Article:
my Hostas are not blooming, why? Everyone else's are. If I step back I can see I large tree that has been giving them too much shade. Successional gardening....this means as your garden grows....so do your trees, shrubs, and everything else, effecting your light source, what grew well one year may not do so well in the years to come. LOOK when you plant, consider your light source, your shade source, and think 5 and 10 years down the line.



LOOK! why is there a pansy in the garden?
Plants that self seed- be aware of these. One unavoidable gardener is the bird, little birdy will pick up and drop seeds all over, this is probably why the pansy ended up here, next to the squash.
Other plants that self seed are wonderful, for years I picked out tiny little weed looking things here, where I plant Snapdragons every year...guess what? This year I didn't pick them out, all of those are self seeding Snaps!


And be aware of aggressive self seeders. LOOK! Morning glories out of control! Slow to get started, don't make the mistake of adding more seeds, wow- they definitely come back! Everywhere, to help avoid this, remove the seed pods when they form after the bloom.


LOOK! watch you plants, learn the parts and the life cycle, this holly hock show the bud, bloom, and seed pod all at once. If you want to control your self seeding, remove seed pods of plants. Share them with your friends too.

What happens when you don't control your plants?
LOOK!

overcrowding
I see Hollyhocks, Monarda, and Sedum all in each others way, someone will pay for this, and it will probably be the least aggressive plant- the Monarda, you can barely see it already.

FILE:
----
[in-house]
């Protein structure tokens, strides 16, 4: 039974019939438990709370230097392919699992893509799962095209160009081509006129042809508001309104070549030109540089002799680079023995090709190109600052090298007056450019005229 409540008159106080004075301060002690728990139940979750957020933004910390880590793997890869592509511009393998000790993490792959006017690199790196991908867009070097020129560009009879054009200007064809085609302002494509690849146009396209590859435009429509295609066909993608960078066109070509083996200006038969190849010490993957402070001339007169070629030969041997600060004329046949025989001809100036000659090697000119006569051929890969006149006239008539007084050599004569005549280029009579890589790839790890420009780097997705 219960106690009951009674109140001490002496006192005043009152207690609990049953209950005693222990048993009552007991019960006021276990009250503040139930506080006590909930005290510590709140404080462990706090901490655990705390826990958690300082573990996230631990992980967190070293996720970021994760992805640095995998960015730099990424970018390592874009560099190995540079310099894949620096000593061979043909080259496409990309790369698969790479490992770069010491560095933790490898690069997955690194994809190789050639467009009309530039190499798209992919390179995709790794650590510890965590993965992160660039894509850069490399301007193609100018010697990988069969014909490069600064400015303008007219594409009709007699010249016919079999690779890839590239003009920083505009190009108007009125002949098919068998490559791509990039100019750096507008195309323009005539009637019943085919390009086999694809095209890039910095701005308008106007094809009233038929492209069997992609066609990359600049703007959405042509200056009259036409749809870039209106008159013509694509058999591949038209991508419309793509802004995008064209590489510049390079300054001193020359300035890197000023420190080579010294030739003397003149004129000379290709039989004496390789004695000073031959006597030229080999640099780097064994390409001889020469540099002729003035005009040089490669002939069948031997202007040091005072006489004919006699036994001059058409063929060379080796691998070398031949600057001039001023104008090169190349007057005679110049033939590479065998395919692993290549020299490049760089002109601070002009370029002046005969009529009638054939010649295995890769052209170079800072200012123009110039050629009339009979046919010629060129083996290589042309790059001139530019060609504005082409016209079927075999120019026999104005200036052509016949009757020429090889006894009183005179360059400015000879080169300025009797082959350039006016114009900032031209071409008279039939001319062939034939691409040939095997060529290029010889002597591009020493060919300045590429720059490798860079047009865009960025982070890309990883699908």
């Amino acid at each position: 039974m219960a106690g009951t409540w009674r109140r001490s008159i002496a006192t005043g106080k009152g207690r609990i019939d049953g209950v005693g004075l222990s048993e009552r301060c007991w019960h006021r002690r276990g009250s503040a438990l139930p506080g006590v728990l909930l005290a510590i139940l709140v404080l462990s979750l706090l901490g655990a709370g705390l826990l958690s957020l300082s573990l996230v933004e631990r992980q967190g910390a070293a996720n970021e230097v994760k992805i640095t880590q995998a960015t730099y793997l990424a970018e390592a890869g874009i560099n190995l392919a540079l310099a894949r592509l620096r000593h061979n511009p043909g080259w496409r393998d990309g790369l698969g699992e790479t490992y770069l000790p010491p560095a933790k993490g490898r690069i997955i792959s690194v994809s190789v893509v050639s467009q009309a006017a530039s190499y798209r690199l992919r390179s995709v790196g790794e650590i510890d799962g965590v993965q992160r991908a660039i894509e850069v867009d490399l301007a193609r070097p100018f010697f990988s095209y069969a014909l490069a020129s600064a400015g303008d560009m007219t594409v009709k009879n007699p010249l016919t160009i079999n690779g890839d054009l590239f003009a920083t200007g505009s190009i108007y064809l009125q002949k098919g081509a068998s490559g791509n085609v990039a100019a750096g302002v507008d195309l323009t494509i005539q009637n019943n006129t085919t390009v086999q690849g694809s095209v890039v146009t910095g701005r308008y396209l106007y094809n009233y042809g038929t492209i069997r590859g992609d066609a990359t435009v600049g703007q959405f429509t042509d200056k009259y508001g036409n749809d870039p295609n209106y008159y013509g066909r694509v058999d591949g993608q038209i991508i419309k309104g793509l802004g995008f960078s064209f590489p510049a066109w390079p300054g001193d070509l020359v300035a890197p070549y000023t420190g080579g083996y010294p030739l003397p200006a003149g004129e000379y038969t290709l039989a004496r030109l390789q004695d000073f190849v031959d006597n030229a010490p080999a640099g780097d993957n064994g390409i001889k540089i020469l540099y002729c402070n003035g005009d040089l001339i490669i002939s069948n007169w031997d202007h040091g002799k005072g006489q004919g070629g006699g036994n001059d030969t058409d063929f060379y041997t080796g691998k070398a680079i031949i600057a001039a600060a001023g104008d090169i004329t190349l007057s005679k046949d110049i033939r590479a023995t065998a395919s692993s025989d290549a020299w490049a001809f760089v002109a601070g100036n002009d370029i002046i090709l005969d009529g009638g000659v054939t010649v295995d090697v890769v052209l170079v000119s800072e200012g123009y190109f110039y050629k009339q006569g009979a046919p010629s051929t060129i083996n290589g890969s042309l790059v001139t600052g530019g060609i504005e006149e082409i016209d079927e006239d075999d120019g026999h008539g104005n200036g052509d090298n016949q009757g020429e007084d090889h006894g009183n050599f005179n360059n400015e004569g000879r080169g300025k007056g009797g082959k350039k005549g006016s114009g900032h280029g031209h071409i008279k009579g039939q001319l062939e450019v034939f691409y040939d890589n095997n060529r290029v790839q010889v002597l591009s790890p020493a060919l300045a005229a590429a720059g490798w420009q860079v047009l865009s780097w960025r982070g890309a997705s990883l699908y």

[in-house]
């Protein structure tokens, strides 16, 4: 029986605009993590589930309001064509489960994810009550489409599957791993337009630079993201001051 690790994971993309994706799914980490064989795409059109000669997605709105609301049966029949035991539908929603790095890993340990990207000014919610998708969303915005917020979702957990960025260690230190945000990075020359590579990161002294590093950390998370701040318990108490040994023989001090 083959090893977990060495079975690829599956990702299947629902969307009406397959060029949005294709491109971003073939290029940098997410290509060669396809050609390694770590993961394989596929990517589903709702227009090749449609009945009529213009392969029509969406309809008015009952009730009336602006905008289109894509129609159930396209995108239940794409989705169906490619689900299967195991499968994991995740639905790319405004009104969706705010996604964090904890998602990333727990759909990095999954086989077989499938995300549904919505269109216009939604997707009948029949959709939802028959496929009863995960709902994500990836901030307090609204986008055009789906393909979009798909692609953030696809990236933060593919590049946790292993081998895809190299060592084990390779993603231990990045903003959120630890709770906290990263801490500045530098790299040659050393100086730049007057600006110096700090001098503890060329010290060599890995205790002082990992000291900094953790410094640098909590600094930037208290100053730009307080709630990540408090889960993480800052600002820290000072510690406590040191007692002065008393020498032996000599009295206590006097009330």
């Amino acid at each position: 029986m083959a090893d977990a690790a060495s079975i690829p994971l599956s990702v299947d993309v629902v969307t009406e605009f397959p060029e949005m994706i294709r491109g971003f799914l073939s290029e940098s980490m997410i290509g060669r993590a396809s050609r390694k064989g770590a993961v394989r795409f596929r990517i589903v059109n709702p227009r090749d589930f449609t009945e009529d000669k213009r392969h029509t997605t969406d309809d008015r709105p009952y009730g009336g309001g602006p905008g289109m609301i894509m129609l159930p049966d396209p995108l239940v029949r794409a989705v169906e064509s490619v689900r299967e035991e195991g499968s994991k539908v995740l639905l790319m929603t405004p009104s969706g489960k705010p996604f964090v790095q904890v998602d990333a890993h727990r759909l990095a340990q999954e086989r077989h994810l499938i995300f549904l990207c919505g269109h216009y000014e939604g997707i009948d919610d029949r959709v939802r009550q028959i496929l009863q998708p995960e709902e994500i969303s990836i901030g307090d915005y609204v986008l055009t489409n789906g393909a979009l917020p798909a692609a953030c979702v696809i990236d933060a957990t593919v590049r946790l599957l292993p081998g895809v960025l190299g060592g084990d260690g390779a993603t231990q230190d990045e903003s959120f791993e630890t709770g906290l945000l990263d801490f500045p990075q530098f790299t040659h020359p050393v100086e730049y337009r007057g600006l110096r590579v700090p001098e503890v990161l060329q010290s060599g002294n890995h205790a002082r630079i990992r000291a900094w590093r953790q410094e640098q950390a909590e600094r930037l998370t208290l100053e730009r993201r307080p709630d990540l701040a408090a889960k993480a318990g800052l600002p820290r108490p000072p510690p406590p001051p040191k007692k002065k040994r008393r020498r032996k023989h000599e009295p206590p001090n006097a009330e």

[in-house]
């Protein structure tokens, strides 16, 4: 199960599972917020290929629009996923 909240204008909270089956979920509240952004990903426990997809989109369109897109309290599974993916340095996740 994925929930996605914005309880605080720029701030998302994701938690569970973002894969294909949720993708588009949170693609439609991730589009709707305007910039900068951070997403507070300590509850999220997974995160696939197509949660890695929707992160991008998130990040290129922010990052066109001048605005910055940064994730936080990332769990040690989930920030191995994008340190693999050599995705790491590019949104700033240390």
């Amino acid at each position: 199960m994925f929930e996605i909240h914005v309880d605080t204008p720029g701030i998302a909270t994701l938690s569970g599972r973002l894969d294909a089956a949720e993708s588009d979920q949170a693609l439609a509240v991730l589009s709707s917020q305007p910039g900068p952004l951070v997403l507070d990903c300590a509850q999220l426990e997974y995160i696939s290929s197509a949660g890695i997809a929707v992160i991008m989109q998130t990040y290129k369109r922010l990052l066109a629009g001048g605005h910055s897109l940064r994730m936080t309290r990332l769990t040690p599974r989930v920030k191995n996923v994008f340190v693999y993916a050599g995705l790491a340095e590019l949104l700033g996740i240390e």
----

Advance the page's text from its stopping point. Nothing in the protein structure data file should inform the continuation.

As I LOOK to the most aggressive plant in my garden, Chinese Lantern, I see something odd? what is that?
Things like this need another look, it could be a nest of harmful bugs, turns out this is a web with Ash tree fuzz collecting on it. (no fuzz is not a correct gardening term, but I am so sick of this stuff!)
Plants like this propagate by seed pods and under ground roots, They say after a nuclear explosion there will be only cockroaches and twinkies left....I say Chinese Lantern will survive. The only reasons I keep it around  are 1- I love the red lanterns it produces in the fall and 2- I cannot kill it, really, I have tried.


Another example of overcrowding is here in the herbs. The oregano is overtaking the box and needs to be thinned. Why so much about overcrowding?
I have found two consistent gardening "problems"
1- people plant too sparse in their vegetable gardens. SEE HERE
2- People plant too close in flower gardens
Let's look at number too first, perennials take a while to get going, so...we tend to plant too many, not liking that empty space between them.
Here is a rule on perennials
first year they sleep
second year they creep
third year they leap
To avoid the urge to overplant, place your perennials with enough growth room and fill in with annuals the first two years.


As for under planting gardens. Go up!! Make wide rows, gone are the days of wide dirt rows you could drag a plow through. (Note this is for smaller gardens, not large)  Place lots of things for your plants to climb on, then support large fruit (squash, melons, etc) with nylons or old socks tied like little hammocks to your supports.

So go out every day and LOOK at your garden.
ASK what is going on?
RESEARCH the problem
LEARN about your plants
Take the time to really enjoy your garden.


Outdoor Wednesday
Cottage Garden Party
Bloomin Tuesday


blessings and thanks for visiting